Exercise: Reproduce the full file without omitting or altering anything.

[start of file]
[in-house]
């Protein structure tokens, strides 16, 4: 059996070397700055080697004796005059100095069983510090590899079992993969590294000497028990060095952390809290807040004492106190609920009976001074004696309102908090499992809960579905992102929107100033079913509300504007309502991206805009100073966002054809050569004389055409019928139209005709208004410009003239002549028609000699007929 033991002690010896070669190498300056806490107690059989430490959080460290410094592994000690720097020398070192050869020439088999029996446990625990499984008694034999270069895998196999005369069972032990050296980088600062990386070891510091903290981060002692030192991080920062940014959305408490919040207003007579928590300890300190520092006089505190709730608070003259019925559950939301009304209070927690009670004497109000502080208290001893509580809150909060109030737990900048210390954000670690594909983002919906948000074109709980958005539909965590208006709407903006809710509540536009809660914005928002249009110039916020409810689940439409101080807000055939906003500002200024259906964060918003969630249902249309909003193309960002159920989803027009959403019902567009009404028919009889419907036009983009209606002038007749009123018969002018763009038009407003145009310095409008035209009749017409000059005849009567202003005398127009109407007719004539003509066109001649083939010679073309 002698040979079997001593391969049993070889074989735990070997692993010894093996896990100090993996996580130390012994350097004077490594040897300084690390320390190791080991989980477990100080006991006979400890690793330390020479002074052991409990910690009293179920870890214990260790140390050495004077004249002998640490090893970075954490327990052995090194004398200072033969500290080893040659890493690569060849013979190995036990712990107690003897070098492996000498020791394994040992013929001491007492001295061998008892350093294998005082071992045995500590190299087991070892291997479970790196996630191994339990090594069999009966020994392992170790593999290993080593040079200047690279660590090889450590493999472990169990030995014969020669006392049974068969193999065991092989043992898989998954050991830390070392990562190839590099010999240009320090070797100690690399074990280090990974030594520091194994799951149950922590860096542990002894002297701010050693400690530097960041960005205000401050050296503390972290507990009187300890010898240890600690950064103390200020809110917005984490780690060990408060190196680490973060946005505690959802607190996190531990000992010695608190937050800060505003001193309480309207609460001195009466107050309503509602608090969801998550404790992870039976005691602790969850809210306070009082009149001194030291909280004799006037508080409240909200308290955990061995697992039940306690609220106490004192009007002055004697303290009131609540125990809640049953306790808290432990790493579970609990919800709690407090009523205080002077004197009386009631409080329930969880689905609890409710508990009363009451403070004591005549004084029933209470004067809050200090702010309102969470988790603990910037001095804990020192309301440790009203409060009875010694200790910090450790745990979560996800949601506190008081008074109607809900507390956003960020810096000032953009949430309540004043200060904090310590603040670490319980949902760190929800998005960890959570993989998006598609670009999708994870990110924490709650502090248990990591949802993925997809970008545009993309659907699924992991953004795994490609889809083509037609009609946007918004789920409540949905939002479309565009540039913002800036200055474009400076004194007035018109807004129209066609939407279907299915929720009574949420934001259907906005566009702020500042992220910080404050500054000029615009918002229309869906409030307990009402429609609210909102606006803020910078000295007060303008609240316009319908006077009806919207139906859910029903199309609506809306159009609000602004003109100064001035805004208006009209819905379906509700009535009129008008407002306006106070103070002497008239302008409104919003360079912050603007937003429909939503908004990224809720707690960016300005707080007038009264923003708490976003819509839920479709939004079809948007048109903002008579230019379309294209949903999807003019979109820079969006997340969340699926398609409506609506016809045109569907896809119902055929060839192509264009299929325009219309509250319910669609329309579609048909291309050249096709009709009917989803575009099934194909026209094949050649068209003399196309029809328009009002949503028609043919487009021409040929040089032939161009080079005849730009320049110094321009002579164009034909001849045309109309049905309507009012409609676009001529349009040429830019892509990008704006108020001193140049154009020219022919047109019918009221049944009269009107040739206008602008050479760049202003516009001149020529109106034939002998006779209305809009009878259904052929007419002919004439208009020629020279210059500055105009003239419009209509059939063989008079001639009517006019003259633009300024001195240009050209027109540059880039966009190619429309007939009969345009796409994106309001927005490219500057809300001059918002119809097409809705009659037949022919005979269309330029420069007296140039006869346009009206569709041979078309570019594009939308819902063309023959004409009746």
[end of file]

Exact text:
[in-house]
């Protein structure tokens, strides 16, 4: 059996070397700055080697004796005059100095069983510090590899079992993969590294000497028990060095952390809290807040004492106190609920009976001074004696309102908090499992809960579905992102929107100033079913509300504007309502991206805009100073966002054809050569004389055409019928139209005709208004410009003239002549028609000699007929 033991002690010896070669190498300056806490107690059989430490959080460290410094592994000690720097020398070192050869020439088999029996446990625990499984008694034999270069895998196999005369069972032990050296980088600062990386070891510091903290981060002692030192991080920062940014959305408490919040207003007579928590300890300190520092006089505190709730608070003259019925559950939301009304209070927690009670004497109000502080208290001893509580809150909060109030737990900048210390954000670690594909983002919906948000074109709980958005539909965590208006709407903006809710509540536009809660914005928002249009110039916020409810689940439409101080807000055939906003500002200024259906964060918003969630249902249309909003193309960002159920989803027009959403019902567009009404028919009889419907036009983009209606002038007749009123018969002018763009038009407003145009310095409008035209009749017409000059005849009567202003005398127009109407007719004539003509066109001649083939010679073309 002698040979079997001593391969049993070889074989735990070997692993010894093996896990100090993996996580130390012994350097004077490594040897300084690390320390190791080991989980477990100080006991006979400890690793330390020479002074052991409990910690009293179920870890214990260790140390050495004077004249002998640490090893970075954490327990052995090194004398200072033969500290080893040659890493690569060849013979190995036990712990107690003897070098492996000498020791394994040992013929001491007492001295061998008892350093294998005082071992045995500590190299087991070892291997479970790196996630191994339990090594069999009966020994392992170790593999290993080593040079200047690279660590090889450590493999472990169990030995014969020669006392049974068969193999065991092989043992898989998954050991830390070392990562190839590099010999240009320090070797100690690399074990280090990974030594520091194994799951149950922590860096542990002894002297701010050693400690530097960041960005205000401050050296503390972290507990009187300890010898240890600690950064103390200020809110917005984490780690060990408060190196680490973060946005505690959802607190996190531990000992010695608190937050800060505003001193309480309207609460001195009466107050309503509602608090969801998550404790992870039976005691602790969850809210306070009082009149001194030291909280004799006037508080409240909200308290955990061995697992039940306690609220106490004192009007002055004697303290009131609540125990809640049953306790808290432990790493579970609990919800709690407090009523205080002077004197009386009631409080329930969880689905609890409710508990009363009451403070004591005549004084029933209470004067809050200090702010309102969470988790603990910037001095804990020192309301440790009203409060009875010694200790910090450790745990979560996800949601506190008081008074109607809900507390956003960020810096000032953009949430309540004043200060904090310590603040670490319980949902760190929800998005960890959570993989998006598609670009999708994870990110924490709650502090248990990591949802993925997809970008545009993309659907699924992991953004795994490609889809083509037609009609946007918004789920409540949905939002479309565009540039913002800036200055474009400076004194007035018109807004129209066609939407279907299915929720009574949420934001259907906005566009702020500042992220910080404050500054000029615009918002229309869906409030307990009402429609609210909102606006803020910078000295007060303008609240316009319908006077009806919207139906859910029903199309609506809306159009609000602004003109100064001035805004208006009209819905379906509700009535009129008008407002306006106070103070002497008239302008409104919003360079912050603007937003429909939503908004990224809720707690960016300005707080007038009264923003708490976003819509839920479709939004079809948007048109903002008579230019379309294209949903999807003019979109820079969006997340969340699926398609409506609506016809045109569907896809119902055929060839192509264009299929325009219309509250319910669609329309579609048909291309050249096709009709009917989803575009099934194909026209094949050649068209003399196309029809328009009002949503028609043919487009021409040929040089032939161009080079005849730009320049110094321009002579164009034909001849045309109309049905309507009012409609676009001529349009040429830019892509990008704006108020001193140049154009020219022919047109019918009221049944009269009107040739206008602008050479760049202003516009001149020529109106034939002998006779209305809009009878259904052929007419002919004439208009020629020279210059500055105009003239419009209509059939063989008079001639009517006019003259633009300024001195240009050209027109540059880039966009190619429309007939009969345009796409994106309001927005490219500057809300001059918002119809097409809705009659037949022919005979269309330029420069007296140039006869346009009206569709041979078309570019594009939308819902063309023959004409009746």